The United States of America is not the sovereign in Alaska and Hawaii. The United States of America denied the right of self-determination to the Alaska Native Nations and the Kingdom of Hawaii when it breached the “sacred trust” obligation to uphold their sovereignty in crass disregard for their “protection against abuses” in violation of the Declaration of Non-Self-Governing Territories, the Charter of the United Nations, international human rights law and international law. The United States presented false and misleading information that omitted the true history and international legal status of the Kingdom of Hawaii and the Alaska Native Nations by concealing their status and expressly excluding their right to consent to annexation in events that lead to General Assembly resolution 1469 on 12 of December 1959. The puppet governments and institutions erected by the United States collaborated with American citizens to develop a colonial racist regime of apartheid in Alaska, who then consented in complicity with the United States military in the referendums to annex the Territories of Alaska and Hawaii. In addressing international obligations, Ian Brownlie states “A state cannot plead provisions of its own law or deficiencies in that law in answer to a claim against it for an alleged breach of its obligations under international law.” The United States of America breached its international obligations by unilaterally incorporating and annexing the already recognized Foreign Nations by applying domestic Federal Indian Law. The United States of America applied Federal Indian Law to the Alaska Native Nations when it imported the Johnson v. McIntosh (8 Wheat. 543 (1823) via the 1955 Tee-Hit- Ton v United States of America (348 U.S. 272). The Johnson v McIntosh case coined ‘aboriginal title’ and placed Indian Nations under dependent domestic law. To paraphrase the argument and justification for deviating from the Constitution of the United States of America, the Marshal Court opined that: The Creator has granted the rights of discovery and conquest to the great civilized nations of Europe for whom the superior genius of Europe might claim an ascendancy against the savages and heathens who must trade their land and sovereignty for the Christian religion. The Tee-Hit-Ton case was rendered with the assistance of United States Supreme Court Justice Hugo Black, who was sworn into the Ku Klux Klan and swore to uphold white supremacy till the day he died. The state of Alaska was a Territory designated to the white race in footnote 18 of the decision: “The acquisition of the Philippines was not like the settlement of the white race in the United States. Whatever consideration may have been shown to the North American Indians, the dominant purpose of the whites in America was to occupy the land”. Thus the United States justified the reduction of the absolute title and dominion of the soil in Alaska from that of a Foreign Nation to aboriginal title under domestic Federal Indian Law. In the United Nations paper E/CN.4/Sub.2/2001/21 entitled Indigenous Peoples and their relationship to land, the Special Rapporteur Mrs. Erica-Irene A. Daes, portrays the extremely racial character of the case in paragraphs 41 to 44 of the report. The Special Rapporteur also reported that the Indigenous Peoples of Alaska did not consent to the any legislation imposed by the United States Congress. Abrogate this.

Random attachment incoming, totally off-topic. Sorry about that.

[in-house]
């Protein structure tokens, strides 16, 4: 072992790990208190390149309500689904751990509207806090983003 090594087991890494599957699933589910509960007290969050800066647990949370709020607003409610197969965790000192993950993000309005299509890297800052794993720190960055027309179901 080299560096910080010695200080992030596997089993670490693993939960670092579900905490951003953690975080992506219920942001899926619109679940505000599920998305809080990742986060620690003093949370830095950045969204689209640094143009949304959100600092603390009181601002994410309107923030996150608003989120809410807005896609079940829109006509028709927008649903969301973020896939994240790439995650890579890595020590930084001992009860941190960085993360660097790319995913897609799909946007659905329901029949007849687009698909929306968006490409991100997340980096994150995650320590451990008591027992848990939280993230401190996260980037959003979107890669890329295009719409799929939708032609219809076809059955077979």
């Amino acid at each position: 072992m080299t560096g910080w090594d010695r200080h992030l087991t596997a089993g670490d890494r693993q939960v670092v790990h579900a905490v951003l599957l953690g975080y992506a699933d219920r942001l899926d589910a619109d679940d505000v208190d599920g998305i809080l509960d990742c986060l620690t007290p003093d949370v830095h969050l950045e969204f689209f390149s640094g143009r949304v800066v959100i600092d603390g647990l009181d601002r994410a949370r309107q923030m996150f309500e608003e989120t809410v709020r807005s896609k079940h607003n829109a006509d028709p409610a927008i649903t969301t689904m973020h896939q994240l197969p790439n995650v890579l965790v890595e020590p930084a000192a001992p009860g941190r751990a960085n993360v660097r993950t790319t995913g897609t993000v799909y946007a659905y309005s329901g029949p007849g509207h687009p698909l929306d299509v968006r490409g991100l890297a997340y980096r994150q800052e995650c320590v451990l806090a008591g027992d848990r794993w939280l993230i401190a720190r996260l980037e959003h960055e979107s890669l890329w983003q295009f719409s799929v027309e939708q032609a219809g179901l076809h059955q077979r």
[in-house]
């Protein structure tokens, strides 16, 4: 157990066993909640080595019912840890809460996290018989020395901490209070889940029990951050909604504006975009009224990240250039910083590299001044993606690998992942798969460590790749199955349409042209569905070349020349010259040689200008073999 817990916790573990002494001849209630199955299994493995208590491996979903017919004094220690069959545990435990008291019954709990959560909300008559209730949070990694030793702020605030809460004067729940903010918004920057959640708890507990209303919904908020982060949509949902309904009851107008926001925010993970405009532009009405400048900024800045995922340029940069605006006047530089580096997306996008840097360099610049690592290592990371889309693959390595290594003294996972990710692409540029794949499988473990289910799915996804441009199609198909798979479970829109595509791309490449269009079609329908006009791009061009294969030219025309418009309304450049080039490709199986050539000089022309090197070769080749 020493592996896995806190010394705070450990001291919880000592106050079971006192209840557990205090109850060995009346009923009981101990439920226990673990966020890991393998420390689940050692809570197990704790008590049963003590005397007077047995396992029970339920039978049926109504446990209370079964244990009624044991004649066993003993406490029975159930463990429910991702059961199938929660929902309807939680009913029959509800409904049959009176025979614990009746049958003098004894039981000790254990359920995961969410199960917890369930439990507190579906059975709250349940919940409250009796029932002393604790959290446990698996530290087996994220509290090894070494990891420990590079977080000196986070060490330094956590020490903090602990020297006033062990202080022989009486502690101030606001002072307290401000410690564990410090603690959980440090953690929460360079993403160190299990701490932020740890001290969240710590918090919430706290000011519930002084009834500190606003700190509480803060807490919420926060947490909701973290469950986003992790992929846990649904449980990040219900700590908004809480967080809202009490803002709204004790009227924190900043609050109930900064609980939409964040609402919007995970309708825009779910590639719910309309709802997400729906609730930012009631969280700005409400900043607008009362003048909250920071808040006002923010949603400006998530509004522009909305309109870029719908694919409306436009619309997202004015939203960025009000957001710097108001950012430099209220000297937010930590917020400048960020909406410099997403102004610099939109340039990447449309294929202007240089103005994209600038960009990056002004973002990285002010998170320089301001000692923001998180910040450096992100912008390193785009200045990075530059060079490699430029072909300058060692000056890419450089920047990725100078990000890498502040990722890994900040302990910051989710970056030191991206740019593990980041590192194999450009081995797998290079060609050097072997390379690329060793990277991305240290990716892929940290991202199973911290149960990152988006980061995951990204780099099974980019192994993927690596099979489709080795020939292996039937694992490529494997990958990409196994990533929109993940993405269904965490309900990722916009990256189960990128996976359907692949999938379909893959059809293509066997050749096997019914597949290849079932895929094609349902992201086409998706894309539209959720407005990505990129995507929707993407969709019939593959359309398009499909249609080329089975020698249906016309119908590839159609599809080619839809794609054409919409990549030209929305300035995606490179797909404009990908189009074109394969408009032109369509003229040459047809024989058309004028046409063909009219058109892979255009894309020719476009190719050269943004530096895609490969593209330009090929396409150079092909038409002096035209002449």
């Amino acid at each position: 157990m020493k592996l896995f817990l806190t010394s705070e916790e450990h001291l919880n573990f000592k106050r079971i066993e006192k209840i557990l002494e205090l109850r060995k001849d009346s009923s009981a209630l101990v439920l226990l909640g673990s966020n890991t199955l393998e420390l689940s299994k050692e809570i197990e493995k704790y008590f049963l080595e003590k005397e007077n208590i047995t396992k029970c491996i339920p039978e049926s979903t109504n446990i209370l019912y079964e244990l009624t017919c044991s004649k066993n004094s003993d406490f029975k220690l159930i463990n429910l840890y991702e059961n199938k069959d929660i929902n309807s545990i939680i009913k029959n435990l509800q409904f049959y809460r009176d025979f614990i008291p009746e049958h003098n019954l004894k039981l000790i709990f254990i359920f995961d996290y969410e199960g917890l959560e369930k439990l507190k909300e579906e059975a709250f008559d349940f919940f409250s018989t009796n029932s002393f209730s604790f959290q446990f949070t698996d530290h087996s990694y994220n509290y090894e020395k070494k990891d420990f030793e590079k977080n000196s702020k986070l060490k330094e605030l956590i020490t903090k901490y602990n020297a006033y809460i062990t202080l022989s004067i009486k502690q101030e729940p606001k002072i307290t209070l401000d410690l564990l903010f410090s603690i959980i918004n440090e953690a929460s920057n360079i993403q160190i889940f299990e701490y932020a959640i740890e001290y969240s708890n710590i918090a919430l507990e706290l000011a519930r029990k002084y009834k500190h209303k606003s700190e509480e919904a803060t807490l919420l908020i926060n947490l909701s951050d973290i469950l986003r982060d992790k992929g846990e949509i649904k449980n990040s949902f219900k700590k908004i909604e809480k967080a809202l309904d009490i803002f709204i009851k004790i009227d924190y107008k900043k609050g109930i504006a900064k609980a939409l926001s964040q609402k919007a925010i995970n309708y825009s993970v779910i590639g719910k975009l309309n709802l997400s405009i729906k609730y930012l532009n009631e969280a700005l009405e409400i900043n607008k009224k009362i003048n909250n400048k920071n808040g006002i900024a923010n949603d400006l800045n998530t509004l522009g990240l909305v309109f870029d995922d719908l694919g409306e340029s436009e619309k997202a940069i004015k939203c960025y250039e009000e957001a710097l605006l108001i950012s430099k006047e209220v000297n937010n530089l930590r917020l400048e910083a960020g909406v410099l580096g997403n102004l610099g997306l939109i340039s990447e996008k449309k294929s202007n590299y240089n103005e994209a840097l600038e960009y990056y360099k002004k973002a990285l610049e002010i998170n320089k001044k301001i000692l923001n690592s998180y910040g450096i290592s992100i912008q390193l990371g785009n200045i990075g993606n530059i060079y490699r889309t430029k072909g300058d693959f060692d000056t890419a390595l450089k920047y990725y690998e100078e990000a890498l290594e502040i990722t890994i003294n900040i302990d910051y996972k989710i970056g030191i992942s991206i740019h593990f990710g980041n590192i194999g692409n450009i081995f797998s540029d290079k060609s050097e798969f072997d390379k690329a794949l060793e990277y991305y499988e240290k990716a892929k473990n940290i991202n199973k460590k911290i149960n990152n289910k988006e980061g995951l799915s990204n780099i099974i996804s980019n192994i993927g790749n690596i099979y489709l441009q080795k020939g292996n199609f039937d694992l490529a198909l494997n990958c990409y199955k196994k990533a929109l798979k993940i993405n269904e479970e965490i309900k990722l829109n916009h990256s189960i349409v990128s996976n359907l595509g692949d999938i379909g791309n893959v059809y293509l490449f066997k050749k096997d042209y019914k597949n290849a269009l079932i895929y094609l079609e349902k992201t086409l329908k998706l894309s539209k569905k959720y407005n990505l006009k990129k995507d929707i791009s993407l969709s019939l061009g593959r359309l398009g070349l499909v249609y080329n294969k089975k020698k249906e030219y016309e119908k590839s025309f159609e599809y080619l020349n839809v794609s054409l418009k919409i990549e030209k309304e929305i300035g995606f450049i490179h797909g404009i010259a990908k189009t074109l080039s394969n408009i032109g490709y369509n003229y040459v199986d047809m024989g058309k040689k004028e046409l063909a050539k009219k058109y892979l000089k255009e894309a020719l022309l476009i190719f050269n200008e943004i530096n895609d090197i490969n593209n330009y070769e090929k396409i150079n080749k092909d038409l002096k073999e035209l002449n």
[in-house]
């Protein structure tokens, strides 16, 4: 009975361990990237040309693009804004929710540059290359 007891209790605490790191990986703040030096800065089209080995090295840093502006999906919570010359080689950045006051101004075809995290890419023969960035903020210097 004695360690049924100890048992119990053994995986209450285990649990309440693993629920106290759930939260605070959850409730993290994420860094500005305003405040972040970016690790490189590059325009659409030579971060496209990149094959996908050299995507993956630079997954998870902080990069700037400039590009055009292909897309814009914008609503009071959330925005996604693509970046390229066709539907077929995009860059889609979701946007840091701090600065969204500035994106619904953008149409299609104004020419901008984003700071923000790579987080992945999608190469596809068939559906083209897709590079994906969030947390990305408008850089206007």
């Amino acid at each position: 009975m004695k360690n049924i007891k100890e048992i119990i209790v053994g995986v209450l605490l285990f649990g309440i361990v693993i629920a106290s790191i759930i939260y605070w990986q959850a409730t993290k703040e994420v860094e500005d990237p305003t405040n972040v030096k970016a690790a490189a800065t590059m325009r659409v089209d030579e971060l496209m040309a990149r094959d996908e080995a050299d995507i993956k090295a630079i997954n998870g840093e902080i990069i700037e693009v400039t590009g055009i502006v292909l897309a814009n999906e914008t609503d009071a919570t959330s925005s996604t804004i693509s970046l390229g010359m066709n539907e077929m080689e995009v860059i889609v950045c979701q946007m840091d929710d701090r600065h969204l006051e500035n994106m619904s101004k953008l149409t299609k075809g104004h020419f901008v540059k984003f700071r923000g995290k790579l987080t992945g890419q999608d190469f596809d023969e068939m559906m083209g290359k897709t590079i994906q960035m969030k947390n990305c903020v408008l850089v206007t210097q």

• Indigenous Peoples and Nations Coalition